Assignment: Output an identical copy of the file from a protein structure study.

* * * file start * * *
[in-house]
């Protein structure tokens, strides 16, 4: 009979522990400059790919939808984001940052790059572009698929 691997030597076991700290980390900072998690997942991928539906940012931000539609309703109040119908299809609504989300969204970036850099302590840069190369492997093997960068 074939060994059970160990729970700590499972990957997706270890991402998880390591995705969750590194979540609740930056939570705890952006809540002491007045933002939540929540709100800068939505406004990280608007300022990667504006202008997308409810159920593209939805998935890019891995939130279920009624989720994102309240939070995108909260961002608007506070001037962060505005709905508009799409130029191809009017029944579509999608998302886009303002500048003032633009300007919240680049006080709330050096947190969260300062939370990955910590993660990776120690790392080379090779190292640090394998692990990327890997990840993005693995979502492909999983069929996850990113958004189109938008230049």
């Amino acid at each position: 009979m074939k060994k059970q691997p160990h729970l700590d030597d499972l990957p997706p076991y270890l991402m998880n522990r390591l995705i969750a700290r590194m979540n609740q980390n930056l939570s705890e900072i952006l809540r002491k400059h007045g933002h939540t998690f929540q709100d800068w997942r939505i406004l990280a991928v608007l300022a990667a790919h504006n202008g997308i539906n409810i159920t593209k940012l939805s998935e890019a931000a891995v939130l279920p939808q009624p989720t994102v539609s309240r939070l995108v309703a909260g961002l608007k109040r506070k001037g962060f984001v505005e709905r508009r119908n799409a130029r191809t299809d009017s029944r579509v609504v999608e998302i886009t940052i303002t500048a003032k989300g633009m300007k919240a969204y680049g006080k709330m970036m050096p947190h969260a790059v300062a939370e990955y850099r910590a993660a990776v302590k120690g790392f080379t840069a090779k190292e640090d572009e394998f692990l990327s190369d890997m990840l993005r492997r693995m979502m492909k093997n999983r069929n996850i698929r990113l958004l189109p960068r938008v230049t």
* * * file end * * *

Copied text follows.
[in-house]
């Protein structure tokens, strides 16, 4: 009979522990400059790919939808984001940052790059572009698929 691997030597076991700290980390900072998690997942991928539906940012931000539609309703109040119908299809609504989300969204970036850099302590840069190369492997093997960068 074939060994059970160990729970700590499972990957997706270890991402998880390591995705969750590194979540609740930056939570705890952006809540002491007045933002939540929540709100800068939505406004990280608007300022990667504006202008997308409810159920593209939805998935890019891995939130279920009624989720994102309240939070995108909260961002608007506070001037962060505005709905508009799409130029191809009017029944579509999608998302886009303002500048003032633009300007919240680049006080709330050096947190969260300062939370990955910590993660990776120690790392080379090779190292640090394998692990990327890997990840993005693995979502492909999983069929996850990113958004189109938008230049």
């Amino acid at each position: 009979m074939k060994k059970q691997p160990h729970l700590d030597d499972l990957p997706p076991y270890l991402m998880n522990r390591l995705i969750a700290r590194m979540n609740q980390n930056l939570s705890e900072i952006l809540r002491k400059h007045g933002h939540t998690f929540q709100d800068w997942r939505i406004l990280a991928v608007l300022a990667a790919h504006n202008g997308i539906n409810i159920t593209k940012l939805s998935e890019a931000a891995v939130l279920p939808q009624p989720t994102v539609s309240r939070l995108v309703a909260g961002l608007k109040r506070k001037g962060f984001v505005e709905r508009r119908n799409a130029r191809t299809d009017s029944r579509v609504v999608e998302i886009t940052i303002t500048a003032k989300g633009m300007k919240a969204y680049g006080k709330m970036m050096p947190h969260a790059v300062a939370e990955y850099r910590a993660a990776v302590k120690g790392f080379t840069a090779k190292e640090d572009e394998f692990l990327s190369d890997m990840l993005r492997r693995m979502m492909k093997n999983r069929n996850i698929r990113l958004l189109p960068r938008v230049t």